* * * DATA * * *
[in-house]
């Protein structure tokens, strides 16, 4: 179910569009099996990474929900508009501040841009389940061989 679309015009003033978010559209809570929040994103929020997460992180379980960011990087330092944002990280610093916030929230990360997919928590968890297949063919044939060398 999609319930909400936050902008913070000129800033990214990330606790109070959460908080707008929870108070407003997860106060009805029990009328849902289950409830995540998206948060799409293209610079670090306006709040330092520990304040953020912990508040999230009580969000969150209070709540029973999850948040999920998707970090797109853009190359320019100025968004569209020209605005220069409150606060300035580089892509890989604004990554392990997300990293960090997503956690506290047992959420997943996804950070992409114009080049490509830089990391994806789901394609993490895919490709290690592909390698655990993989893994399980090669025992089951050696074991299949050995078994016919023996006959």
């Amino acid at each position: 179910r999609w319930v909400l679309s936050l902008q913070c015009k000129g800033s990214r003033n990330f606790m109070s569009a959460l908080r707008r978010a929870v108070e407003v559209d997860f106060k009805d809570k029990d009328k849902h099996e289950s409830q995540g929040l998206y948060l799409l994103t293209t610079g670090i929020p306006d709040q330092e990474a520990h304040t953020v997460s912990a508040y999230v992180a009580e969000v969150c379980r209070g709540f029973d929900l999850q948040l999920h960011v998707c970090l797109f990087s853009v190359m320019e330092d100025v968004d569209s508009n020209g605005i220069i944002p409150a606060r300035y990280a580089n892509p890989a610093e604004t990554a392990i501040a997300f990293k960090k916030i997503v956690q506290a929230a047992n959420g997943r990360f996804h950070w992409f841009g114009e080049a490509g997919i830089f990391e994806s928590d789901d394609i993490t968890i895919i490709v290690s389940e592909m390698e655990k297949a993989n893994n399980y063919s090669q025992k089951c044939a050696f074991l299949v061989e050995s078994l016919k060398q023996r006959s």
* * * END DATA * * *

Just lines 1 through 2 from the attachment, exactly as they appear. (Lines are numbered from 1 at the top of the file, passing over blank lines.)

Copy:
[in-house]
């Protein structure tokens, strides 16, 4: 179910569009099996990474929900508009501040841009389940061989 679309015009003033978010559209809570929040994103929020997460992180379980960011990087330092944002990280610093916030929230990360997919928590968890297949063919044939060398 999609319930909400936050902008913070000129800033990214990330606790109070959460908080707008929870108070407003997860106060009805029990009328849902289950409830995540998206948060799409293209610079670090306006709040330092520990304040953020912990508040999230009580969000969150209070709540029973999850948040999920998707970090797109853009190359320019100025968004569209020209605005220069409150606060300035580089892509890989604004990554392990997300990293960090997503956690506290047992959420997943996804950070992409114009080049490509830089990391994806789901394609993490895919490709290690592909390698655990993989893994399980090669025992089951050696074991299949050995078994016919023996006959």